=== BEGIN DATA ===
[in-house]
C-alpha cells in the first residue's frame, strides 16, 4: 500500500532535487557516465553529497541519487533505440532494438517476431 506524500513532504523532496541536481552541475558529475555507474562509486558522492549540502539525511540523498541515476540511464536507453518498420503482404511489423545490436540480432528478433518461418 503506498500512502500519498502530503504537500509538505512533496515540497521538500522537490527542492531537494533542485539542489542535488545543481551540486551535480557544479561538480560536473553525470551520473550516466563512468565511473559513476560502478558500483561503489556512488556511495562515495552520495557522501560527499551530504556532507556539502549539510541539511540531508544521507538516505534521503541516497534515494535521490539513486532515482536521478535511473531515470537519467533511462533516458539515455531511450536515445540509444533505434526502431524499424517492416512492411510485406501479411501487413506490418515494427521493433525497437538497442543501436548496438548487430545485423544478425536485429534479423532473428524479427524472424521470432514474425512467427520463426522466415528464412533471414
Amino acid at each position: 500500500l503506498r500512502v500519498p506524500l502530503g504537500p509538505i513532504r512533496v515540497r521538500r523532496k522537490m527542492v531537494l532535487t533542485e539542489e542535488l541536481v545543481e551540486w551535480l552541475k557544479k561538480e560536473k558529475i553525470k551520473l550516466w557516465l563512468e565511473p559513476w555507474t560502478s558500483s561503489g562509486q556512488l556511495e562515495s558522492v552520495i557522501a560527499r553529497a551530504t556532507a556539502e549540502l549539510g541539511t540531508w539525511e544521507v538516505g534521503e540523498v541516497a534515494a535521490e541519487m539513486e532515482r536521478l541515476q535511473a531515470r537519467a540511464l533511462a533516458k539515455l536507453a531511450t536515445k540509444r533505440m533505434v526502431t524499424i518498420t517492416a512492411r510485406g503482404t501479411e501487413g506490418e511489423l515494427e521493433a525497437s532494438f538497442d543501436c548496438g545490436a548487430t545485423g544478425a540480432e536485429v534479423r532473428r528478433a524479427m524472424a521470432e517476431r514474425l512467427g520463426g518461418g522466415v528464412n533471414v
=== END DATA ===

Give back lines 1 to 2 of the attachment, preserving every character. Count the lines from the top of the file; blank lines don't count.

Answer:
[in-house]
C-alpha cells in the first residue's frame, strides 16, 4: 500500500532535487557516465553529497541519487533505440532494438517476431 506524500513532504523532496541536481552541475558529475555507474562509486558522492549540502539525511540523498541515476540511464536507453518498420503482404511489423545490436540480432528478433518461418 503506498500512502500519498502530503504537500509538505512533496515540497521538500522537490527542492531537494533542485539542489542535488545543481551540486551535480557544479561538480560536473553525470551520473550516466563512468565511473559513476560502478558500483561503489556512488556511495562515495552520495557522501560527499551530504556532507556539502549539510541539511540531508544521507538516505534521503541516497534515494535521490539513486532515482536521478535511473531515470537519467533511462533516458539515455531511450536515445540509444533505434526502431524499424517492416512492411510485406501479411501487413506490418515494427521493433525497437538497442543501436548496438548487430545485423544478425536485429534479423532473428524479427524472424521470432514474425512467427520463426522466415528464412533471414